Although Oregon’s 620-foot Multnomah Falls is quite extraordinary, the Beaver State’s second highest waterfall is pretty impressive, too. Salt Creek Falls, near Willamette Pass Ski Area, dramatically plummets 286 feet over a basalt cliff. This easily accessible waterfall is a spectacular site, and with an average flow of 50,000 gallons per minute, is said to be the most powerful waterfall in the area. And to top it off—you’ll not find crowds here like you will at Multnomah Falls in the Columbia Gorge.
Salt Creek Falls gets its name from the many mineral springs and salt “licks” used by deer and other animals in the area. Another unique attribute of the falls is how it was formed— through a combination of ice age glaciers and lava flows. Interpretive signs at the site provide all the details: Over a million and a half years ago, a major ice age began and Salt Creek was turned into a thick river of ice, which sculpted the river valley into a deep U-shaped canyon. Then, about 600,000 years ago, volcanic eruptions spewed lava into upper Salt Creek, resulting in a thick layer of basalt. Advancing and retreating ice, pounding floodwaters, and lots of lava shaped the landscape and formed the vertical cliff that Salt Creek plunges over.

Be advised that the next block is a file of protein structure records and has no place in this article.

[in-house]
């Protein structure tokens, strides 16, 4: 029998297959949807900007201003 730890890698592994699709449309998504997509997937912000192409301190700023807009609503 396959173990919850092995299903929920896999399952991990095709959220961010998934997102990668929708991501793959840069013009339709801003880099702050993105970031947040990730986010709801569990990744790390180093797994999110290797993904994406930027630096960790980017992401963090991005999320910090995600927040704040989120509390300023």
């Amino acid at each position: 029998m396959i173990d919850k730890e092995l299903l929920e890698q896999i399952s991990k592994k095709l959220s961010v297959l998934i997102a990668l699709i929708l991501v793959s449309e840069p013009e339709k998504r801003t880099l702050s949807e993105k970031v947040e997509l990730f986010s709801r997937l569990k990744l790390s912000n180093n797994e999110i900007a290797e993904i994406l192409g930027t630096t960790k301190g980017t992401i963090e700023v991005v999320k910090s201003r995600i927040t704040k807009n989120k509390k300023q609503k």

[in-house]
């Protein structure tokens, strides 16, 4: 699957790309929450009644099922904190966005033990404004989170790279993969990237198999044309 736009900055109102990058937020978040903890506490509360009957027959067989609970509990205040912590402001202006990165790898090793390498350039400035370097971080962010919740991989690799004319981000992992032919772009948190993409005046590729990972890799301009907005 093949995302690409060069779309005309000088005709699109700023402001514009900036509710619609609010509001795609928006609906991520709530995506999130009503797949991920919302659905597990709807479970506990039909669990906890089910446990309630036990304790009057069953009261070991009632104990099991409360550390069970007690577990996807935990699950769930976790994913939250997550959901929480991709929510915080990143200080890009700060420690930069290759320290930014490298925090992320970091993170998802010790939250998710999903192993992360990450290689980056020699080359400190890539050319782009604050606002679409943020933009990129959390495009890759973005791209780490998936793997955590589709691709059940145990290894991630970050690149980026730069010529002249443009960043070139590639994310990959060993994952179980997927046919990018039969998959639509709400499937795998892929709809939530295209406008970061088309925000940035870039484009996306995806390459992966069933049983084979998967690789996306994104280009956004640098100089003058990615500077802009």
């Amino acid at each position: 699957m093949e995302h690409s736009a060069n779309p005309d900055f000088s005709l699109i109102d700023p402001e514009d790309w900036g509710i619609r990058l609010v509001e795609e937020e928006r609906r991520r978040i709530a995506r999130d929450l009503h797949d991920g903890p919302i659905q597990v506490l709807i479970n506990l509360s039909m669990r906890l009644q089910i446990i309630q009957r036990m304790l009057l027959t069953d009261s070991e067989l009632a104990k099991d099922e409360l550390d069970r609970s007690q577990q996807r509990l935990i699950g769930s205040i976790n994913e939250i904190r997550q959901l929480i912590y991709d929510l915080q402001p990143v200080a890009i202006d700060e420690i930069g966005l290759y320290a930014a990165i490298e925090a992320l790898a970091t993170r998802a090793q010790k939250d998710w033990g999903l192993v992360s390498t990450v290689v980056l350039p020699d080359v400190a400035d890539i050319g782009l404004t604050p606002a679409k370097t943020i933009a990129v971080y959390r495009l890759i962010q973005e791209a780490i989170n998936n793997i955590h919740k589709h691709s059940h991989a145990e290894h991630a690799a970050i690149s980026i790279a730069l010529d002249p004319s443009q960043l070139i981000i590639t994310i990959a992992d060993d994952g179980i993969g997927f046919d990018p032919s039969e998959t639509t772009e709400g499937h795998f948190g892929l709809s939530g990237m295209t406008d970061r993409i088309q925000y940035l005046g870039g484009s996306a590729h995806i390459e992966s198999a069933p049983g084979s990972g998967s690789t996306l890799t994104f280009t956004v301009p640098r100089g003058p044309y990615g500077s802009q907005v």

In addition to a well-maintained short path leading to the falls’ viewing area, Salt Creek Falls Observation Site has plenty of parking, restrooms, a picnic area, and hiking trails. All the facilities, with the exception of the trail leading to the base of the falls, are accessible to wheelchair users.
IF YOU GO:
Salt Creek Falls Observation Site is 23 miles southeast of Oakridge, Oregon. From Oakridge, proceed east on Hwy 58 for 23 miles to FS road 5893. Follow signs to Salt Creek Falls and the parking lot.
Recreation Pass or $5.00 fee required.
In addition to writing about her travels, Denise Seith is also a treasure hunter and loves a good latté. She and her husband own an online gold prospecting and metal detecting equipment store found at GoldRushTradingPost.com